Is The Small Business Administration An Ally to Alternative Lenders?
Add the Small Business Administration (SBA) to the list of organizations likely to understand the rise of tech-based business lending. Miriam Segal, a research economist for the SBA, recently published a report titled, Peer-to-Peer Lending: A Financing Alternative for Small Businesses. In it, she opens with a line that is all too familiar in the merchant cash advance and non-bank lending industry. “Imagine that you own a small bakery and you need $15,000 to buy a new oven,” she writes. She later adds, “Data suggest that peer-to-peer lending may be a viable financing alternative for small businesses, particularly given the post-recession credit market.”
After having read the recent Federal Reserve study that essentially concluded that small business owners are just too confused to make sound financial decisions, the SBA report is a welcome sign that there is little to fear from “alternative lending.”
While the SBA is sometimes cast as a villain to the private sector, what with their ability to assuage banks into making small business loans at very low interest rates with the assurance of default guarantees, a practice viewed by some economic ideologues as anti-free market, there hasn’t actually been much competition with alternative lenders. The average SBA loan is about $371,000, much higher than the average merchant cash advance transaction of about $30,000. And although they are a government agency, the SBA is scrutinized far more than today’s alternative lenders are. Politicians have sought to shut the agency down for decades but it has managed to survive. If any small business lending group knows what it’s like to be a political football, it’s the SBA. They’ve even been accused of similar antics, like being a participant to predatory lending.
Chris Hurn, Fountainhead Commercial Capital’s CEO, offered his opinion on such in the Huffington Post when he wrote, “I realize that calling some behaviors ‘predatory’ will raise some hackles, but what else would you call a virtually systemic practice of convincing small business owners to accept an inferior loan program on commercial real estate transactions, which almost certainly puts these borrowers in future harm’s way, only so a bank can maximize its income?”
Where have we heard this viewpoint before?
In the SBA report, Segal acknowledges a wide array of working capital options including merchant cash advance products. “P2P lending may fill a gap in small business lending for entrepreneurs seeking small amounts of capital when existing options are not suitable or available (e.g., bank loans, credit cards, and merchant cash advances),” she states.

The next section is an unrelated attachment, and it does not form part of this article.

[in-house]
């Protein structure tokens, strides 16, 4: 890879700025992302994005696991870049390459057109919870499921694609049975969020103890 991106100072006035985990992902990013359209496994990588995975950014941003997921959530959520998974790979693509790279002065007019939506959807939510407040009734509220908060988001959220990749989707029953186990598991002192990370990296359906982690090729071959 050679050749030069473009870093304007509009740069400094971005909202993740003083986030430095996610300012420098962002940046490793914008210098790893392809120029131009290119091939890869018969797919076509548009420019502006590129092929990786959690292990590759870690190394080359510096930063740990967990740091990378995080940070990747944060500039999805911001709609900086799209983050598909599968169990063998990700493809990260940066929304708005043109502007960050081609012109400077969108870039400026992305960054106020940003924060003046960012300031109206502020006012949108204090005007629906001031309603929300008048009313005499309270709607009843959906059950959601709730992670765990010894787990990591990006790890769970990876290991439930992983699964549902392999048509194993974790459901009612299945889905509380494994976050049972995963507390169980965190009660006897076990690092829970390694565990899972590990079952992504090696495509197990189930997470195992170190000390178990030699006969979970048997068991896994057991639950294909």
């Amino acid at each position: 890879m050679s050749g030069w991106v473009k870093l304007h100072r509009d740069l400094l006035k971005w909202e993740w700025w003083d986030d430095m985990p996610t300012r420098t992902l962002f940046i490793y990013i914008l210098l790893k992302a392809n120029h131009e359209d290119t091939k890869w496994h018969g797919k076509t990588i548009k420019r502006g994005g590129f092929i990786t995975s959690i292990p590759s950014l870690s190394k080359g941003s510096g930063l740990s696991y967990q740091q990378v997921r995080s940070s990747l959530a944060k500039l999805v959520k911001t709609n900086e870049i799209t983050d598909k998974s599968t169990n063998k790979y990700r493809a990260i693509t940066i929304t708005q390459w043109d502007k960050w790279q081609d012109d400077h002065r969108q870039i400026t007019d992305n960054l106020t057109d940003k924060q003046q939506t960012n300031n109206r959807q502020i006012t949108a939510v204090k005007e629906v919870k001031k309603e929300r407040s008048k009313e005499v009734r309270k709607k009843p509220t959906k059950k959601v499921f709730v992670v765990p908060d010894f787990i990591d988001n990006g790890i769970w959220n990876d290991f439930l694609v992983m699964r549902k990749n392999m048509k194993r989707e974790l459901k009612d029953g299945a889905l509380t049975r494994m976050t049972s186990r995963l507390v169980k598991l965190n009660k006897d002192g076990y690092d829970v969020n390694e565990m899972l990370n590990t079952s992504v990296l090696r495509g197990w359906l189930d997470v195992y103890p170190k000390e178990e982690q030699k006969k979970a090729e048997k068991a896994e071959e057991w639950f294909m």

She also gets to the heart of the issue that those touting the superiority of long term loans seem to be missing and that is that, “the majority of small business borrowers appear to be interested in relatively short-term loans in relatively small amounts.” Using data made available by Lending Club, 56% of small business owners applied for loans of $15,000 or less. Although the SBA will guarantee really small loans, it’s uncommon for banks to spend time and effort underwriting these, not to mention that many small businesses lack collateral and other minimum requirements for eligibility.
The reality is that alternative lending is for the most part the world outside of the SBA’s scope. “For some small businesses, an expensive loan may be better than no loan,” Segal concludes.
Given the variations in application process, interest rate, loan amount, and term length across loan products, it is apparent that each option presents a unique set of pros and cons. Peer-to-peer loans offer the benefits of expedited application processing, smaller loan amounts, and shorter terms, but borrowers pay for these conveniences in the form of higher interest rates.
– Miriam Segal
Research Economist, SBA
From the perspective of small business advocacy, the report gets it right. “Peer-to-peer lending to small businesses is rising while the origination of small business bank loans is decreasing. Micro businesses are interested in borrowing small amounts of money, although their credit applications are the most likely to be rejected. Therefore, the financial regulatory environment in which P2P lending exists is particularly important to small businesses.”
And it concludes, “Peer-to-peer lending has the potential to change the landscape of small business financing for the better. In order for this to happen, financial regulations must reflect the need for investor protection and simultaneously allow small businesses to access the capital that many individuals are willing to provide—no small task.”
As the wider industry is being researched by regulators, it is an especially important time to discover who shares the same understanding of the facts. Although not an immediately obvious choice of ally, the SBA is undoubtedly qualified to communicate the needs of small business. That makes them an especially good candidate to help explain the story about the what, why, and how of the changing landscape.Last modified: September 16, 2015
Sean Murray is the President and Chief Editor of deBanked and the founder of the Broker Fair Conference. Connect with me on LinkedIn or follow me on twitter. You can view all future deBanked events here.